Dontrelle “Rasputin” Willis to sign a minor league deal with the San Francisco Giants

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Some guys never get a shot at the big leagues. Or if they do, it’s far too short a shot and they are overlooked for the rest of their careers, exiled to Triple-A or worse. You gotta make the best of that shot. You may never get another one.

Unless you’re Dontrelle Willis, of course, in which case you seemingly get a couple dozen shots and will until you just don’t fell like trying anymore:

Willis was last signed by the Angels. That went nowhere. Before that he was with the the Long Island Ducks of the Atlantic League. The Cubs signed and released him after he threw seven pitches for them. Before that he was retired. Before that he was with the Orioles where he stunk and where he got into all sorts of arguments and controversies with the team. The Phillies released him before that. Before that he was with the Reds, who gave him his last chance to pitch in the big leagues. That was 2011, when he posted a 5.00 ERA in 73.2 innings over 13 starts.

He’s had two really good seasons. One of them was nearly 11 years ago, the other nine. He had one more useful season for the Marlins after that. Since he left Florida following the 2007 season he’s 4-15 with a 6.15 ERA while walking 7.1 hitters per nine and allowing 9.3 hits per nine. And again, he hasn’t even gotten a significant MINOR league look since 2011.

I know he’s a lefty and lefties are supposed to live forever, and by all accounts he’s a great guy to have around (at least if you don’t ask the Orioles). But there has been nothing — literally nothing — positive to be seen in his pitching in a decade. No indication whatsoever that he can help a ball club. How does he still get chances when so many other pitchers don’t?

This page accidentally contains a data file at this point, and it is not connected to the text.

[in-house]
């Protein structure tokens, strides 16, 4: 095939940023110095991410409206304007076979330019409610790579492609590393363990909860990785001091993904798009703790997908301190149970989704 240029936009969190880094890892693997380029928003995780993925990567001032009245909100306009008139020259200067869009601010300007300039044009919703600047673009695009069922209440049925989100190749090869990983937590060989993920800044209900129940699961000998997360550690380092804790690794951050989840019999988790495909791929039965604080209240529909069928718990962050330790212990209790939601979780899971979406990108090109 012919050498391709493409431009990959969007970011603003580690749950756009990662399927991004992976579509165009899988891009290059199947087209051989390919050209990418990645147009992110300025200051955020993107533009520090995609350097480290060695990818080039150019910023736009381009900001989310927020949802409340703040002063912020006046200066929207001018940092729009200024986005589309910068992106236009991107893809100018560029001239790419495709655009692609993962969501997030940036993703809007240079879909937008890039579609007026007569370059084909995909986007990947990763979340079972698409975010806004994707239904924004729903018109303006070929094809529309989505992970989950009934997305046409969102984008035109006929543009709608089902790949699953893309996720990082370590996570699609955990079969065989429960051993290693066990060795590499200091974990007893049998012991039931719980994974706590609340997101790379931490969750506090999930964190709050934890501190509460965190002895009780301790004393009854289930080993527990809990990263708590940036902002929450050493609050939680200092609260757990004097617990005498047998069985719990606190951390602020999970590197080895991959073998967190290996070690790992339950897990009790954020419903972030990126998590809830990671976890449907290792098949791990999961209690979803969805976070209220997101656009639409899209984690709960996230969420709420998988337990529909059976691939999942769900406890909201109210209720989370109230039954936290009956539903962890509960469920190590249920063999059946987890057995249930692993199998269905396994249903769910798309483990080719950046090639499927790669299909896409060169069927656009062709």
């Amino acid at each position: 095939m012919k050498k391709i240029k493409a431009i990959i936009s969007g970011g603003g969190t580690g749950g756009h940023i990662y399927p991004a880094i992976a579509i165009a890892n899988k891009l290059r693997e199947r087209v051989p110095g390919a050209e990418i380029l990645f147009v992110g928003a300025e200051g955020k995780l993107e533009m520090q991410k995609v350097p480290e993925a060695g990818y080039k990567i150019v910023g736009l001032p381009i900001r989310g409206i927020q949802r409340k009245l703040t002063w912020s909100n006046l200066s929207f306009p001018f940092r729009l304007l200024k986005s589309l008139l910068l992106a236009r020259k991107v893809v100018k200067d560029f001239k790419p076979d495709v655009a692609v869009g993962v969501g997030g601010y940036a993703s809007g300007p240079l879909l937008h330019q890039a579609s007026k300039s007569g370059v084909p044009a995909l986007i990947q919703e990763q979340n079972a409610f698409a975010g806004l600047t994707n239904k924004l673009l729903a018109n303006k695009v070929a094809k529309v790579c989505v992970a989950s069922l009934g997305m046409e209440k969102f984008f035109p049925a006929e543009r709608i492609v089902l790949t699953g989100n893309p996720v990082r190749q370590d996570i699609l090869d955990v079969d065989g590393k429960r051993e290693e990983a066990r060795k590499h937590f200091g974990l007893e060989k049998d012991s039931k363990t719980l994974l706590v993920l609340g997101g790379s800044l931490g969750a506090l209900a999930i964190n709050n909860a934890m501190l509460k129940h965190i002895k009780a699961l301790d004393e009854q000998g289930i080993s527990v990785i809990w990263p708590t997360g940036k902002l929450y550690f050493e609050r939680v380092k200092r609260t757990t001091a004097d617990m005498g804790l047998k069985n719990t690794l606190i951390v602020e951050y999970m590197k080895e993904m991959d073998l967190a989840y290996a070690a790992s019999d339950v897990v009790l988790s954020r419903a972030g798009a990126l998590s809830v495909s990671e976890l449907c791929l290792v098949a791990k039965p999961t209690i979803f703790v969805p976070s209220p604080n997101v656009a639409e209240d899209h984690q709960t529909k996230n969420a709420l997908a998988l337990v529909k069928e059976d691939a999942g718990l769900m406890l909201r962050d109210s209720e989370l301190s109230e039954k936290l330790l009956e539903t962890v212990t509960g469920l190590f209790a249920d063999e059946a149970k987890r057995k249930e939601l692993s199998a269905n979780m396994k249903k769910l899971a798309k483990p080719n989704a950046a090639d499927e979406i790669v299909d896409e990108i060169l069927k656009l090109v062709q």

Probably like this:

A nice thought. But people have been having that same thought for years. It never pans out.

Video: Albert Almora, Jr. saved by the ivy

Kevork Djansezian/Getty Images
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The ALCS had a weird play in Game 4 on Tuesday night, but Game 4 of the NLCS did as well. This one involved Cubs outfielder Albert Almora, Jr. and his attempt to spark a rally in the bottom of the ninth inning against Dodgers reliever Ross Stripling.

After Alex Avila singled, Almora ripped a double to left field, past a diving Enrique Hernandez. The ball rolled to the ivy in front of the wall. Most outfielders there would’ve put their hands up, which would have alerted the umpires to call an immediate ground-rule double. Hernandez didn’t, instead fishing the ball out and firing it back into the infield. Avila had stopped at third base, but Almora kept running. Much to his surprise, he pulled up into third base to see his teammate standing there, resigned to his fate as a dead duck. Third baseman Justin Turner applied the tag on Almora for what he thought was the first out of the inning.

Almora, however, was then sent back to second base after the umpires correctly called a ground-rule double.

Unfortunately for the Cubs, the lucky break didn’t help as closer Kenley Jansen came in and took care of business, retiring all three batters he faced without letting an inherited runner score. The Dodgers won 6-1 and now lead the NLCS three games to none. They’ll try to punch their ticket to the World Series on Wednesday.